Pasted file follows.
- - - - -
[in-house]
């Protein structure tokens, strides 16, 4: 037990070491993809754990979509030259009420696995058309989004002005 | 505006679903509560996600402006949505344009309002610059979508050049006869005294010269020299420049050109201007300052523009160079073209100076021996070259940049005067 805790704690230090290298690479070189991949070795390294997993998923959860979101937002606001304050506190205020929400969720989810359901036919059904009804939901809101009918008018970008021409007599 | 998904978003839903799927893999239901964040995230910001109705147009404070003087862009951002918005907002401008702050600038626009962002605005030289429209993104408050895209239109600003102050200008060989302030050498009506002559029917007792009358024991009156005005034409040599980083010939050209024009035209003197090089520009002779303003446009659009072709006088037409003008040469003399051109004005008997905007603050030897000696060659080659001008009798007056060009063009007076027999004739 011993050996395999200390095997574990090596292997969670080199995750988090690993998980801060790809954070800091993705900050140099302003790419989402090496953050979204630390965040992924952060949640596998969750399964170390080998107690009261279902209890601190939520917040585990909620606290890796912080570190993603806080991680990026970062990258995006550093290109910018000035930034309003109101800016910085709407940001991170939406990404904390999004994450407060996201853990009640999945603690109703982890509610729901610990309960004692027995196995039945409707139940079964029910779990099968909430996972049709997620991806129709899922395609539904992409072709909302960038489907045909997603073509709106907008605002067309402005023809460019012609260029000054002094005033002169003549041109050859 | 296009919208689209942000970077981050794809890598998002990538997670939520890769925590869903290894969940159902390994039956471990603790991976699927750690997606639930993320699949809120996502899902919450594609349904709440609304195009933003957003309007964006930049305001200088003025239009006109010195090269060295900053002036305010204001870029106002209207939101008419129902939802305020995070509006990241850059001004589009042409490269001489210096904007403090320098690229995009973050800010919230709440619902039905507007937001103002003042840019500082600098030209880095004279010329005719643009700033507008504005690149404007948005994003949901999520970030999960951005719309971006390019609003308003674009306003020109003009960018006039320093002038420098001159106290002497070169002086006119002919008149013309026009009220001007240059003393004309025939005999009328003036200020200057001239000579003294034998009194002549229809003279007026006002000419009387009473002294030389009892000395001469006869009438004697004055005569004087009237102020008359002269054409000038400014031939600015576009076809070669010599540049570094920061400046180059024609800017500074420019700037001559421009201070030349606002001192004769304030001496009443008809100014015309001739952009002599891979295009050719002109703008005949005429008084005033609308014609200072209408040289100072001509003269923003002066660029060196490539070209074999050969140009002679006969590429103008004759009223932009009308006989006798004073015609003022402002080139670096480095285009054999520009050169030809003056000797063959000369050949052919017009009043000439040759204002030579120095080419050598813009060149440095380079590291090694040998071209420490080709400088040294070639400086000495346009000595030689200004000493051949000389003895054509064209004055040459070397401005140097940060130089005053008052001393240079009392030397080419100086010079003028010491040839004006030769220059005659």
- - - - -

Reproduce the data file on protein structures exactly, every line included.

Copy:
[in-house]
């Protein structure tokens, strides 16, 4: 037990070491993809754990979509030259009420696995058309989004002005 | 505006679903509560996600402006949505344009309002610059979508050049006869005294010269020299420049050109201007300052523009160079073209100076021996070259940049005067 805790704690230090290298690479070189991949070795390294997993998923959860979101937002606001304050506190205020929400969720989810359901036919059904009804939901809101009918008018970008021409007599 | 998904978003839903799927893999239901964040995230910001109705147009404070003087862009951002918005907002401008702050600038626009962002605005030289429209993104408050895209239109600003102050200008060989302030050498009506002559029917007792009358024991009156005005034409040599980083010939050209024009035209003197090089520009002779303003446009659009072709006088037409003008040469003399051109004005008997905007603050030897000696060659080659001008009798007056060009063009007076027999004739 011993050996395999200390095997574990090596292997969670080199995750988090690993998980801060790809954070800091993705900050140099302003790419989402090496953050979204630390965040992924952060949640596998969750399964170390080998107690009261279902209890601190939520917040585990909620606290890796912080570190993603806080991680990026970062990258995006550093290109910018000035930034309003109101800016910085709407940001991170939406990404904390999004994450407060996201853990009640999945603690109703982890509610729901610990309960004692027995196995039945409707139940079964029910779990099968909430996972049709997620991806129709899922395609539904992409072709909302960038489907045909997603073509709106907008605002067309402005023809460019012609260029000054002094005033002169003549041109050859 | 296009919208689209942000970077981050794809890598998002990538997670939520890769925590869903290894969940159902390994039956471990603790991976699927750690997606639930993320699949809120996502899902919450594609349904709440609304195009933003957003309007964006930049305001200088003025239009006109010195090269060295900053002036305010204001870029106002209207939101008419129902939802305020995070509006990241850059001004589009042409490269001489210096904007403090320098690229995009973050800010919230709440619902039905507007937001103002003042840019500082600098030209880095004279010329005719643009700033507008504005690149404007948005994003949901999520970030999960951005719309971006390019609003308003674009306003020109003009960018006039320093002038420098001159106290002497070169002086006119002919008149013309026009009220001007240059003393004309025939005999009328003036200020200057001239000579003294034998009194002549229809003279007026006002000419009387009473002294030389009892000395001469006869009438004697004055005569004087009237102020008359002269054409000038400014031939600015576009076809070669010599540049570094920061400046180059024609800017500074420019700037001559421009201070030349606002001192004769304030001496009443008809100014015309001739952009002599891979295009050719002109703008005949005429008084005033609308014609200072209408040289100072001509003269923003002066660029060196490539070209074999050969140009002679006969590429103008004759009223932009009308006989006798004073015609003022402002080139670096480095285009054999520009050169030809003056000797063959000369050949052919017009009043000439040759204002030579120095080419050598813009060149440095380079590291090694040998071209420490080709400088040294070639400086000495346009000595030689200004000493051949000389003895054509064209004055040459070397401005140097940060130089005053008052001393240079009392030397080419100086010079003028010491040839004006030769220059005659």